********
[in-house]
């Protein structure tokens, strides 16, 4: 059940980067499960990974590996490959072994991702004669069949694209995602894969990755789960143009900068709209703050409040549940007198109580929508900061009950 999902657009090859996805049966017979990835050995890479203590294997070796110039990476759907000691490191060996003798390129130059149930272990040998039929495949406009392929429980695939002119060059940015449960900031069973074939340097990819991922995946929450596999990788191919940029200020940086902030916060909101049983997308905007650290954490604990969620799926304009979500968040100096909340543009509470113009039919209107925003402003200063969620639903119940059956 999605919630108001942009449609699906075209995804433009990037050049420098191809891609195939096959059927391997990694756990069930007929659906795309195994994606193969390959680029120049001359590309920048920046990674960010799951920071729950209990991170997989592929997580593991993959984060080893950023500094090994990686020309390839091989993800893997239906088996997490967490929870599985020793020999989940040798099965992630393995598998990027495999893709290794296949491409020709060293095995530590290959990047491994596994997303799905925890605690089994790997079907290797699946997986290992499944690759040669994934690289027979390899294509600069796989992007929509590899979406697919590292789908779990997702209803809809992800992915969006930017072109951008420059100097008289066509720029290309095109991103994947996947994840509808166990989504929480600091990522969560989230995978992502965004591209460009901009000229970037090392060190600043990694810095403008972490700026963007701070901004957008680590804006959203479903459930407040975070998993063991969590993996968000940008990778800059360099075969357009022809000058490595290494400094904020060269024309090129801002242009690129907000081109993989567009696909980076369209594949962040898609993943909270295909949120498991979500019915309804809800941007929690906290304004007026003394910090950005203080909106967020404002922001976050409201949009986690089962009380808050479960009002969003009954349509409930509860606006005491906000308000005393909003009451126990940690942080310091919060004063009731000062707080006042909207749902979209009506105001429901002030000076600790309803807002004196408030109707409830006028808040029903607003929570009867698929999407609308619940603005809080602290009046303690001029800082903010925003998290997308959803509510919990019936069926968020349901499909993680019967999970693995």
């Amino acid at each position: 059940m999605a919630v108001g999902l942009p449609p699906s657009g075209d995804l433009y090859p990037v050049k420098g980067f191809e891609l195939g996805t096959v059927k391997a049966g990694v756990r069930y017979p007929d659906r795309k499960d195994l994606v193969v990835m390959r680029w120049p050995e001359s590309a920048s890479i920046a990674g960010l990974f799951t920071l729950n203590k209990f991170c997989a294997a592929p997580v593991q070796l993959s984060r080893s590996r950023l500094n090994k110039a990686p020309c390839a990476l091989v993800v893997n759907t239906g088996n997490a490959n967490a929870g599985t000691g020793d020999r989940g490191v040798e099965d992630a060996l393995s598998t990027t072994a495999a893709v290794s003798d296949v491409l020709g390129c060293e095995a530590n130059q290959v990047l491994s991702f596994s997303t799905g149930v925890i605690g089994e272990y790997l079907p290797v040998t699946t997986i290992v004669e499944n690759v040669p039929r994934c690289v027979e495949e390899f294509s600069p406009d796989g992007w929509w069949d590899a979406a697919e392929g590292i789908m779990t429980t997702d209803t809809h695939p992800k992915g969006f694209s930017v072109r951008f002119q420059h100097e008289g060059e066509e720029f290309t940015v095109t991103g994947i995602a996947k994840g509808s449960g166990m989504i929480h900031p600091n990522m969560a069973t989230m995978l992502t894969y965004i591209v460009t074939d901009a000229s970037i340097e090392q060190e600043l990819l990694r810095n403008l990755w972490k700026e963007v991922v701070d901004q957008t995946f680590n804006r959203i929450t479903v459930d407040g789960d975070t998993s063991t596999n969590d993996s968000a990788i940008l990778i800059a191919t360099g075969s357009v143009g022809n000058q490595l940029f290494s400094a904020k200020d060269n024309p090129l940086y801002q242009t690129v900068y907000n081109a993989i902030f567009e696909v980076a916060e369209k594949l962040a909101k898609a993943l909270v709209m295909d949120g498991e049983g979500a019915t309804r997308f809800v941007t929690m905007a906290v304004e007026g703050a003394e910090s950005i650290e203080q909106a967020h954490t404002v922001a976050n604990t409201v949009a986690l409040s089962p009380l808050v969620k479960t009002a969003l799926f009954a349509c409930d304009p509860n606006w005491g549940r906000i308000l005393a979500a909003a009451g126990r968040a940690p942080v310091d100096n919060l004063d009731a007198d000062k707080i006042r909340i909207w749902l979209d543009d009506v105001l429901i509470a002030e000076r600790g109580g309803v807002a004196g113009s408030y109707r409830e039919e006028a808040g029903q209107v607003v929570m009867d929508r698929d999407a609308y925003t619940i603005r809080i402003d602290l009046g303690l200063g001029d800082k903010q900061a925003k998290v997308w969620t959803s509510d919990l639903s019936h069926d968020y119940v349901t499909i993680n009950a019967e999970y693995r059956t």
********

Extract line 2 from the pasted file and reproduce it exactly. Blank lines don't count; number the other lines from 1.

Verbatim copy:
């Protein structure tokens, strides 16, 4: 059940980067499960990974590996490959072994991702004669069949694209995602894969990755789960143009900068709209703050409040549940007198109580929508900061009950 999902657009090859996805049966017979990835050995890479203590294997070796110039990476759907000691490191060996003798390129130059149930272990040998039929495949406009392929429980695939002119060059940015449960900031069973074939340097990819991922995946929450596999990788191919940029200020940086902030916060909101049983997308905007650290954490604990969620799926304009979500968040100096909340543009509470113009039919209107925003402003200063969620639903119940059956 999605919630108001942009449609699906075209995804433009990037050049420098191809891609195939096959059927391997990694756990069930007929659906795309195994994606193969390959680029120049001359590309920048920046990674960010799951920071729950209990991170997989592929997580593991993959984060080893950023500094090994990686020309390839091989993800893997239906088996997490967490929870599985020793020999989940040798099965992630393995598998990027495999893709290794296949491409020709060293095995530590290959990047491994596994997303799905925890605690089994790997079907290797699946997986290992499944690759040669994934690289027979390899294509600069796989992007929509590899979406697919590292789908779990997702209803809809992800992915969006930017072109951008420059100097008289066509720029290309095109991103994947996947994840509808166990989504929480600091990522969560989230995978992502965004591209460009901009000229970037090392060190600043990694810095403008972490700026963007701070901004957008680590804006959203479903459930407040975070998993063991969590993996968000940008990778800059360099075969357009022809000058490595290494400094904020060269024309090129801002242009690129907000081109993989567009696909980076369209594949962040898609993943909270295909949120498991979500019915309804809800941007929690906290304004007026003394910090950005203080909106967020404002922001976050409201949009986690089962009380808050479960009002969003009954349509409930509860606006005491906000308000005393909003009451126990940690942080310091919060004063009731000062707080006042909207749902979209009506105001429901002030000076600790309803807002004196408030109707409830006028808040029903607003929570009867698929999407609308619940603005809080602290009046303690001029800082903010925003998290997308959803509510919990019936069926968020349901499909993680019967999970693995």